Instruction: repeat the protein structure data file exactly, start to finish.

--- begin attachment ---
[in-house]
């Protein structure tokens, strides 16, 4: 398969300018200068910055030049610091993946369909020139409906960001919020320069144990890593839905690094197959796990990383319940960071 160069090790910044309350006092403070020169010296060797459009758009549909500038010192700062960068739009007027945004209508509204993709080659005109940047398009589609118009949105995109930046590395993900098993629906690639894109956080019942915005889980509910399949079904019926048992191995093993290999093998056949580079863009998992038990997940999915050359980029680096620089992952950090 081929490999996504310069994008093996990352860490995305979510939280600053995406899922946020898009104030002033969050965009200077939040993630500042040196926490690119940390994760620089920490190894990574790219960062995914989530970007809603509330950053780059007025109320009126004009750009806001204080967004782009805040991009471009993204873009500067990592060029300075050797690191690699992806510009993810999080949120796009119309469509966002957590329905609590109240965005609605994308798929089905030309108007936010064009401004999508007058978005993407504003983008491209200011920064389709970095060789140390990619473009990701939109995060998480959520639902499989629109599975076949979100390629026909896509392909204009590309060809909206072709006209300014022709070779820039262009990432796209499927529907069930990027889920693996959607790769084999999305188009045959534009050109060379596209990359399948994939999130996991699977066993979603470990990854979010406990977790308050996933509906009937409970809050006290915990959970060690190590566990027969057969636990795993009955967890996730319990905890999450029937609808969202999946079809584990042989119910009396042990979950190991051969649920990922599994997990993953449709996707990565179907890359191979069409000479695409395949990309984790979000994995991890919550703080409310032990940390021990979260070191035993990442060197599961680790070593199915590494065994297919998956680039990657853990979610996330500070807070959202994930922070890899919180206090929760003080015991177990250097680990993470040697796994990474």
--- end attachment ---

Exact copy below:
[in-house]
């Protein structure tokens, strides 16, 4: 398969300018200068910055030049610091993946369909020139409906960001919020320069144990890593839905690094197959796990990383319940960071 160069090790910044309350006092403070020169010296060797459009758009549909500038010192700062960068739009007027945004209508509204993709080659005109940047398009589609118009949105995109930046590395993900098993629906690639894109956080019942915005889980509910399949079904019926048992191995093993290999093998056949580079863009998992038990997940999915050359980029680096620089992952950090 081929490999996504310069994008093996990352860490995305979510939280600053995406899922946020898009104030002033969050965009200077939040993630500042040196926490690119940390994760620089920490190894990574790219960062995914989530970007809603509330950053780059007025109320009126004009750009806001204080967004782009805040991009471009993204873009500067990592060029300075050797690191690699992806510009993810999080949120796009119309469509966002957590329905609590109240965005609605994308798929089905030309108007936010064009401004999508007058978005993407504003983008491209200011920064389709970095060789140390990619473009990701939109995060998480959520639902499989629109599975076949979100390629026909896509392909204009590309060809909206072709006209300014022709070779820039262009990432796209499927529907069930990027889920693996959607790769084999999305188009045959534009050109060379596209990359399948994939999130996991699977066993979603470990990854979010406990977790308050996933509906009937409970809050006290915990959970060690190590566990027969057969636990795993009955967890996730319990905890999450029937609808969202999946079809584990042989119910009396042990979950190991051969649920990922599994997990993953449709996707990565179907890359191979069409000479695409395949990309984790979000994995991890919550703080409310032990940390021990979260070191035993990442060197599961680790070593199915590494065994297919998956680039990657853990979610996330500070807070959202994930922070890899919180206090929760003080015991177990250097680990993470040697796994990474």